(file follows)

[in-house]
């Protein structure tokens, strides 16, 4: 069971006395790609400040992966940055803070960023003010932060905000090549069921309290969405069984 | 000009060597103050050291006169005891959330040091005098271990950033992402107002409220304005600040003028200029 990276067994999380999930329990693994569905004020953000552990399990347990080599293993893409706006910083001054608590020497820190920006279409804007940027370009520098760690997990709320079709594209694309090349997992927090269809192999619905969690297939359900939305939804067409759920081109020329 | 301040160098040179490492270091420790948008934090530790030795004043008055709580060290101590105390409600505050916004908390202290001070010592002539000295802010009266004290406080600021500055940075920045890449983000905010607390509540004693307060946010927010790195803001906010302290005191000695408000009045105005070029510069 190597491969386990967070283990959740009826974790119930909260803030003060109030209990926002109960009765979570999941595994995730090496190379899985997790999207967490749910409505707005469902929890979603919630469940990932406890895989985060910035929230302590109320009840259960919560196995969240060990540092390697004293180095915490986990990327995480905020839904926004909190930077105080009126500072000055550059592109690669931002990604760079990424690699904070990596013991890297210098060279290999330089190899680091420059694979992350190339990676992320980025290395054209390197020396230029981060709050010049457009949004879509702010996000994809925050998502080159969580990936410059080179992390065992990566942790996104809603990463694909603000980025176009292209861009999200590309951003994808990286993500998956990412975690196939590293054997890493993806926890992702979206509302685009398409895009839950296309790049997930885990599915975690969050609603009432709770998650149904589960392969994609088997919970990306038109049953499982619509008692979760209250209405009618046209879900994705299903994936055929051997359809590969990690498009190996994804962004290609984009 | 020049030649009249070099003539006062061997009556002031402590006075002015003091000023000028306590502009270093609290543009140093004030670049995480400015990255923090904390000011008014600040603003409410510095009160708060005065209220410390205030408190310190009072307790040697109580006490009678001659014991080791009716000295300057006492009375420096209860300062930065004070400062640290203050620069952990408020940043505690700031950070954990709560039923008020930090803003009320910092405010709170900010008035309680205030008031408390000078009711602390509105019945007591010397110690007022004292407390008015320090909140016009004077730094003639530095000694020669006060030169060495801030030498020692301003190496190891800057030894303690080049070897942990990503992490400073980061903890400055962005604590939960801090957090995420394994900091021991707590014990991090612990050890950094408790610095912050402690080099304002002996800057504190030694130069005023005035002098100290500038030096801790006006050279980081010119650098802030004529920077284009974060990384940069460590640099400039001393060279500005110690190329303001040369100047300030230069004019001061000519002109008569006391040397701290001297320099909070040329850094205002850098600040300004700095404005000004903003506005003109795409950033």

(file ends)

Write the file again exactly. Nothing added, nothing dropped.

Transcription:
[in-house]
């Protein structure tokens, strides 16, 4: 069971006395790609400040992966940055803070960023003010932060905000090549069921309290969405069984 | 000009060597103050050291006169005891959330040091005098271990950033992402107002409220304005600040003028200029 990276067994999380999930329990693994569905004020953000552990399990347990080599293993893409706006910083001054608590020497820190920006279409804007940027370009520098760690997990709320079709594209694309090349997992927090269809192999619905969690297939359900939305939804067409759920081109020329 | 301040160098040179490492270091420790948008934090530790030795004043008055709580060290101590105390409600505050916004908390202290001070010592002539000295802010009266004290406080600021500055940075920045890449983000905010607390509540004693307060946010927010790195803001906010302290005191000695408000009045105005070029510069 190597491969386990967070283990959740009826974790119930909260803030003060109030209990926002109960009765979570999941595994995730090496190379899985997790999207967490749910409505707005469902929890979603919630469940990932406890895989985060910035929230302590109320009840259960919560196995969240060990540092390697004293180095915490986990990327995480905020839904926004909190930077105080009126500072000055550059592109690669931002990604760079990424690699904070990596013991890297210098060279290999330089190899680091420059694979992350190339990676992320980025290395054209390197020396230029981060709050010049457009949004879509702010996000994809925050998502080159969580990936410059080179992390065992990566942790996104809603990463694909603000980025176009292209861009999200590309951003994808990286993500998956990412975690196939590293054997890493993806926890992702979206509302685009398409895009839950296309790049997930885990599915975690969050609603009432709770998650149904589960392969994609088997919970990306038109049953499982619509008692979760209250209405009618046209879900994705299903994936055929051997359809590969990690498009190996994804962004290609984009 | 020049030649009249070099003539006062061997009556002031402590006075002015003091000023000028306590502009270093609290543009140093004030670049995480400015990255923090904390000011008014600040603003409410510095009160708060005065209220410390205030408190310190009072307790040697109580006490009678001659014991080791009716000295300057006492009375420096209860300062930065004070400062640290203050620069952990408020940043505690700031950070954990709560039923008020930090803003009320910092405010709170900010008035309680205030008031408390000078009711602390509105019945007591010397110690007022004292407390008015320090909140016009004077730094003639530095000694020669006060030169060495801030030498020692301003190496190891800057030894303690080049070897942990990503992490400073980061903890400055962005604590939960801090957090995420394994900091021991707590014990991090612990050890950094408790610095912050402690080099304002002996800057504190030694130069005023005035002098100290500038030096801790006006050279980081010119650098802030004529920077284009974060990384940069460590640099400039001393060279500005110690190329303001040369100047300030230069004019001061000519002109008569006391040397701290001297320099909070040329850094205002850098600040300004700095404005000004903003506005003109795409950033």